The pressure on Syria's Bashar al-Assad continues to build as the international community watches for signs that he might finally be weakening. But outside of Syria's borders, the country which may have the most riding on the fate of the Assad regime may be Syria's last and best ally, Iran.
Assad's situation has steadily grown more precarious. Just this week, the Hama province attorney general announced that he has resigned from Assad's regime in protest to violent crackdowns against the Syrian people. Also this week, the United States levied increased sanctions against the regime's top leaders as Europe continued to work out ways to cut off its energy sector. But perhaps the most striking action regarding the regime's longevity may have come from Iran, whose recent pronouncements have displayed an almost uncomfortable desperation, according to veteran observers of the region. [Read more about how the United States and Europe called for Assad to step down.]
For years, Syria has been essential to Iran's interests in the region, particularly its support for Hezbollah, a political and militant group in Lebanon, and Hamas, a political party in the Gaza Strip. For example, Syria's been a crucial conduit for Iran to get arms and other supplies into the hands of Hezbollah and Hamas, according to Marina Ottaway, a Middle East expert at the Carnegie Endowment for International Peace, a Washington-based foreign affairs think-tank. "Iranians need a Syrian government," she says.
And for Syria, Iran has been an important economic partner as well. Iran accounts for as much as 10 percent of foreign direct investment in Syria, according to David Schenker, director of the program on Arab politics at the Washington Institute for Near East Policy, another Washington-based research group. In addition to joint ventures like banks, Iran has high-profile assets like auto factories, a cement plant, and an oil refinery in Syria, all of which rely on the stability of the Assad regime. Leaders in the two nations also share theological ties, as Shiite Muslims, and a mutual distaste for the West. "You've got this military relationship. You've got this economic relationship," says Schenker. "And they're ideological fellow travelers, in that they both can agree that diminished U.S. influence in the Middle East is a good thing." [Check out a roundup of political cartoons on the Middle East uprisings.]
Given this relationship, the survival of Assad is key for Iran as it continues to assert itself in the Middle East and the Mediterranean. However, with the rest of the world turned against Assad, Iran and its proxies like Hezbollah find themselves in an awkward place, says Schenker. For one, while Iran has been severely critical of other countries like Israel for violence within their borders, it's kept mostly mum about the brutal crackdowns carried out by Assad's regime. And while has turned a blind eye on Assad's attacks on Syrian protesters, it has supported the protesters in all the region's other revolutionary movements this year, like in Egypt and Tunisia, where the previous leaders had been at odds with Iran.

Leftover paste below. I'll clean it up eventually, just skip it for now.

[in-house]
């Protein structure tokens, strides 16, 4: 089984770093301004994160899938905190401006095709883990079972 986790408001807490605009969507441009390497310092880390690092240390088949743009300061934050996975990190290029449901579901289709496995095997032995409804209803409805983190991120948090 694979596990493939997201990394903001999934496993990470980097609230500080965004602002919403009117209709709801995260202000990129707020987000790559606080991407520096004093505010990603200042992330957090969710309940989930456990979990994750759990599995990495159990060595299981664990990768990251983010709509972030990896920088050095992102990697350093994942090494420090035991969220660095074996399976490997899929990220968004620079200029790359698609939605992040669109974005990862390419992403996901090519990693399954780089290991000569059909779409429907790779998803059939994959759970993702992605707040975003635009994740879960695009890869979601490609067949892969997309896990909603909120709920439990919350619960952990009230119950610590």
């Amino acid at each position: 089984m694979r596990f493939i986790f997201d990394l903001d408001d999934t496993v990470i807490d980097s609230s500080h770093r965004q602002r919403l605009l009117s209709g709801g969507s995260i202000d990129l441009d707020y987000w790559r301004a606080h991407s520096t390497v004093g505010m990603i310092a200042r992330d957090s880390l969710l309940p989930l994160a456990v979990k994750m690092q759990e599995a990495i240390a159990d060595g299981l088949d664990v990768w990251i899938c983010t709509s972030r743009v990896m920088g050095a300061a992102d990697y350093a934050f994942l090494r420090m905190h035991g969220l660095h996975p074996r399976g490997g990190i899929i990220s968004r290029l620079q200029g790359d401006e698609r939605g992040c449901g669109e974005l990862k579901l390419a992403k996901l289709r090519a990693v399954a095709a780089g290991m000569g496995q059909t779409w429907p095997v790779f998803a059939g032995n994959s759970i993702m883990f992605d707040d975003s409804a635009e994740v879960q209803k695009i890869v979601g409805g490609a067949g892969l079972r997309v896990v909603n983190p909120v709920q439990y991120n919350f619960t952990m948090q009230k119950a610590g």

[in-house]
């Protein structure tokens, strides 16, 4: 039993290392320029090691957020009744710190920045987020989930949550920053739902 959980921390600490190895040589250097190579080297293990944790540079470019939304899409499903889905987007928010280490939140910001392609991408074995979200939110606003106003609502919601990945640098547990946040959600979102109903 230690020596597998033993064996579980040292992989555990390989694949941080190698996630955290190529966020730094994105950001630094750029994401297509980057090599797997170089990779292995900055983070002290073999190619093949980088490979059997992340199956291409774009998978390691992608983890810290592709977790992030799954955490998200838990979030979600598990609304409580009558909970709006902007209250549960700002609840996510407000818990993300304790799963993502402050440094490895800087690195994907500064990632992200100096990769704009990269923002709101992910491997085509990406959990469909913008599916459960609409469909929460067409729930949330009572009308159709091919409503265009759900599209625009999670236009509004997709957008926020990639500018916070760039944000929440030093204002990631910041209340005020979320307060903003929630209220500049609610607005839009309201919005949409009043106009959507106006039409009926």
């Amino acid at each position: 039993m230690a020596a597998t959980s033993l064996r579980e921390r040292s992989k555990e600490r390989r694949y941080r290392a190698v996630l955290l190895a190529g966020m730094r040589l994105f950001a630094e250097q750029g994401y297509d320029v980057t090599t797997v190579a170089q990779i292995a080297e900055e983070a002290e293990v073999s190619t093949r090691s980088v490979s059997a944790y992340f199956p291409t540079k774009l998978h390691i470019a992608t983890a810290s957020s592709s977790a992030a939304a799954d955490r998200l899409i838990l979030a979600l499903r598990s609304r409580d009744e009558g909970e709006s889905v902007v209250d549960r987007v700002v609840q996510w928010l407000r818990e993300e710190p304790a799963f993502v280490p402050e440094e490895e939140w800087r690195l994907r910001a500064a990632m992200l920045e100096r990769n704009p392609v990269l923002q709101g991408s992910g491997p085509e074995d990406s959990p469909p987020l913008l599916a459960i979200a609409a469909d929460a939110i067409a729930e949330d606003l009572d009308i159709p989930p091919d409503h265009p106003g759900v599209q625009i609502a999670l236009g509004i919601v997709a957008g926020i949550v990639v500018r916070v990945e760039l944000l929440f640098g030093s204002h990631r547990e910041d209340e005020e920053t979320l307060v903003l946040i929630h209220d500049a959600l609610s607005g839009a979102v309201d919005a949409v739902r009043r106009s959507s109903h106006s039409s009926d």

Iran, however, may be feeling the heat of its apparent hypocrisy. Late last week, Iranian Foreign Minister Ali Akbar Salehi rather softly called on Assad to listen to his people. "The government should answer to the demands of its people, be it Syria, Yemen, or other countries," Mr. Salehi said, according to an Iranian news agency. "The people of these nations have legitimate demands, and the governments should answer these demands as soon as possible."
According to Schenker, such a statement is no real threat to its ally Assad, but more for appearances' sake among the rest of the region. . "It's a pretty strong statement from them, because obviously Tehran themselves, the clerical regime in Iran, has no moral qualms with mowing down their own people. That they should be calling on the Syrians to reform is laughable," says Schenker. "It really points to not only their discomfort, but their concern that this regime is heading toward collapse."
But recent statements from other countries, which have aimed to pressure Assad out, or at the least toward reform, Iran's goal is the opposite. "Probably the greatest fear that Iran has at this point is that if Assad does not show some flexibility, his regime will be overthrown," Ottaway says. "So, it's not for reform, but its need for the survival of the regime."
If the regime does fall, Schenker says, that could be the first win geopolitically for the West over Iran since the start of the Arab Spring. When leaders like Hosni Mubarek in Egypt or Zine al-Abidine Ben Ali in Tunisia fell, for example, the United States and the West lost allies. The same could arguably be said for Muammar Qadhafi in Libya when he ultimately retreats. After all, while the West eventually sided with the popular opposition in each of those cases, the ousted leaders had long been stable strategic allies for western nations, particularly against Iran.
But, the same isn't true with Syria. If Assad falls, the loss would certainly be Iran's. [Read: 7 Challenges for a Post Qadhafi Libya.]
"Its close ties to Hezbollah, its close ties to Syria, [and] its close ties to Hamas have essentially given it a Mediterranean presence, which is terribly troubling to many of the Lebanese, as well as to Israel, as well as to Jordan and Egypt," says Geoffrey Kemp, director of regional security programs at the Center for the National Interest, a Washington-based policy research firm. "So, anything that undermines Iran's Mediterranean strategy would be seen as a great plus for the United States and its friends."
- Check out a roundup of political cartoons on the Middle East uprisings.
- Read: 7 Challenges for a Post-Qadhafi Libya.
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